I felt as I had never felt before. It was a glorious resurrection, from the tomb of slavery, to the heaven of freedom. My long-crushed spirit rose, cowardice departed, bold defiance took its place; and I now resolved that, however long I might remain a slave in form, the day had passed forever when I could be a slave in fact.
This battle with Mr. Covey was the turning point in my life as a slave. I was NOTHING before: I WAS A MAN NOW.
Fred’s time in the grip of the slave breaker came to a close on Christmas Day, 1834. At that point, the Auld family roller coaster took another surprising turn. The very same Thomas Auld who had so mercilessly sent Fred off to be broken on Covey Farm leased Fred’s services for the following year to a farmer named William Freeland, whose reputation in dealing with slaves was one of fair play and gentle treatment.
Many years later, Frederick Douglass would recall Freeland as “the best master I ever had, until I became my own master.” The time when Fred would be his own master was still quite a way off, however.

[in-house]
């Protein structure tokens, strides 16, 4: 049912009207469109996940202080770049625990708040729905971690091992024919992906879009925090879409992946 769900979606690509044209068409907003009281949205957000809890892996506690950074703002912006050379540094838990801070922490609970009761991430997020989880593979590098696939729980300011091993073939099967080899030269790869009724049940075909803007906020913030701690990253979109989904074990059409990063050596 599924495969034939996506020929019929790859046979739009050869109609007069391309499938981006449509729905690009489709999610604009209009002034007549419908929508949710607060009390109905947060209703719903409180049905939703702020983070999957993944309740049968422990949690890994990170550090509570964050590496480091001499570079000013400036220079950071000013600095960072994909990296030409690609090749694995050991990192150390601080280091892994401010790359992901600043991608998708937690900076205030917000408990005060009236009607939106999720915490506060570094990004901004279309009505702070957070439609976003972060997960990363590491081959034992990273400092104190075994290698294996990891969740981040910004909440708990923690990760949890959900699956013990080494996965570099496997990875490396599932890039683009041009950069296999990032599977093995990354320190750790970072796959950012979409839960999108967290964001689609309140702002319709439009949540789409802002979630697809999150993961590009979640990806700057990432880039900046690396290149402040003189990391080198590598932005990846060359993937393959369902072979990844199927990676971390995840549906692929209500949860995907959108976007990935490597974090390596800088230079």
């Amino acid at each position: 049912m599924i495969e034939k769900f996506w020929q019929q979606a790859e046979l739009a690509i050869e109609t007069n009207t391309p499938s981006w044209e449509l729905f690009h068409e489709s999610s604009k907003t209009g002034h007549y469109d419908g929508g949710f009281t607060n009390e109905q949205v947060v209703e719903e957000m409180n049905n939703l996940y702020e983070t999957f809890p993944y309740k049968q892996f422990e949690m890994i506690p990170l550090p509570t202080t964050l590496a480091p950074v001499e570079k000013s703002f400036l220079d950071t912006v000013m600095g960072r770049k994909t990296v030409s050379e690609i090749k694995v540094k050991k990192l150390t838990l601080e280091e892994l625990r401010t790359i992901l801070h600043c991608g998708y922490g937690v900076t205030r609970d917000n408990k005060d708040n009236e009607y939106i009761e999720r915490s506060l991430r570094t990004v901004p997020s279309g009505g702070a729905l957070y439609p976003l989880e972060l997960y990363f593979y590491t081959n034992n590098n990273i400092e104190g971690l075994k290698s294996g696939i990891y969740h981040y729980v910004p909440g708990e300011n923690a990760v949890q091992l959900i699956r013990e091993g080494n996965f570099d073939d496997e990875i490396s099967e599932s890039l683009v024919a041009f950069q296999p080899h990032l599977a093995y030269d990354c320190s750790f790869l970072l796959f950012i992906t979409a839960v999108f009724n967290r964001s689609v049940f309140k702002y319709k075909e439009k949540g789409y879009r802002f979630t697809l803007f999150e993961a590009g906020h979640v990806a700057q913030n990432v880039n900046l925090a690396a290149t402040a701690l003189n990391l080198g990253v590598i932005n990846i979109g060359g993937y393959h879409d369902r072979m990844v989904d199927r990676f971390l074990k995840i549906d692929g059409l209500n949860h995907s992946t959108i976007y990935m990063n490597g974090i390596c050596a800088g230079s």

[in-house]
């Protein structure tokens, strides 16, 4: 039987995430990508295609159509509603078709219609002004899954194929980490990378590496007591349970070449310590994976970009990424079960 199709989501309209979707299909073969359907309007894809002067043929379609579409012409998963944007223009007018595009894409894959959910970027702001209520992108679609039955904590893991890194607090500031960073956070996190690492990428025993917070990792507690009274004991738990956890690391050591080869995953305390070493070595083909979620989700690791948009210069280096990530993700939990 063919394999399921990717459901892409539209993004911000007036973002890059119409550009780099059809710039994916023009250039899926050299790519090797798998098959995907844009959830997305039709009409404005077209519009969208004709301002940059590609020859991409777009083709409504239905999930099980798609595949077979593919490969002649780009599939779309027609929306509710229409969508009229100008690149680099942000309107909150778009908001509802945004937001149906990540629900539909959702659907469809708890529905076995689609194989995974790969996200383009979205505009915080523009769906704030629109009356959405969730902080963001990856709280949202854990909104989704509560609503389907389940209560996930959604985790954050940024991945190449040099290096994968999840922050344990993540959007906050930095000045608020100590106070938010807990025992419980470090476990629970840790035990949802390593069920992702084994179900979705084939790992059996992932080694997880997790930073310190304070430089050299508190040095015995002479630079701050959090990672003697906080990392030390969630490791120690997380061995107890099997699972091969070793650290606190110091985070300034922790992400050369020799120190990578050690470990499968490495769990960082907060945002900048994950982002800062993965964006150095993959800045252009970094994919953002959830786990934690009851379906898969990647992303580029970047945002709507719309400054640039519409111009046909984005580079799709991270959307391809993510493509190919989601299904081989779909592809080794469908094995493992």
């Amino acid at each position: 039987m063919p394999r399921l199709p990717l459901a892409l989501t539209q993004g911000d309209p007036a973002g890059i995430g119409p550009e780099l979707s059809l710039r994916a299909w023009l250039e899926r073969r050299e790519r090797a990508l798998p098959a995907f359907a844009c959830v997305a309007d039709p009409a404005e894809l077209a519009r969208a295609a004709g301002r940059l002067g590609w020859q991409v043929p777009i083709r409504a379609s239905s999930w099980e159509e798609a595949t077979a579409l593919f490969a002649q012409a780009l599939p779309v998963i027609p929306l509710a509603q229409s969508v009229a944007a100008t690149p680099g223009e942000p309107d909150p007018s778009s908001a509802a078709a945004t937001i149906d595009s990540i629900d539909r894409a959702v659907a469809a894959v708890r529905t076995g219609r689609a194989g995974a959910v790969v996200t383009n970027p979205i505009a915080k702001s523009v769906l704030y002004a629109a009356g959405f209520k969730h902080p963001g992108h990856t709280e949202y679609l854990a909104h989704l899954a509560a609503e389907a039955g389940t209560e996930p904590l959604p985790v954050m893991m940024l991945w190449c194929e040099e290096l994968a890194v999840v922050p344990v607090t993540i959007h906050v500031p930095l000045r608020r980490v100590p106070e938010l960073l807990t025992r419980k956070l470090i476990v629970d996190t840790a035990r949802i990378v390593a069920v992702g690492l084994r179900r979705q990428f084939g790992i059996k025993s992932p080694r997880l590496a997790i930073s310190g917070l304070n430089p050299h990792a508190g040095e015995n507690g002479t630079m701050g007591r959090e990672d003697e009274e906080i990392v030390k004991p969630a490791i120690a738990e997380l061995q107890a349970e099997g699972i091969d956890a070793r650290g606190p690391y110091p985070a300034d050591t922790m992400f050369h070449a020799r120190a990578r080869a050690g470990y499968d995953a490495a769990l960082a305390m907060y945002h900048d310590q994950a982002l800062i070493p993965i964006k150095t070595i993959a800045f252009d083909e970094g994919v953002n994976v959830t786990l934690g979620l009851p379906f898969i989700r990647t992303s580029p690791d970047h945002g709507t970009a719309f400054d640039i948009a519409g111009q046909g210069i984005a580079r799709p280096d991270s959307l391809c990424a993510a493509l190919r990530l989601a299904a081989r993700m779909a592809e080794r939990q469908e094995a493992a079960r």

–Posted by Jim Duffy on 8/4/17
NOTE: This is an excerpt from Tubman Travels: 32 Underground Railroad Journeys on Delmarva. The chapter of the book where this story appears also includes one section on the big-picture story of Douglass’s time with the Auld family and another in which Douglass talks about how he would yearn for freedom during this period while watching the sails of passings boats on the Chesapeake Bay. There is also a collection of travel resources to help you discover interesting things to do and see while visiting St. Michaels and the surrounding area.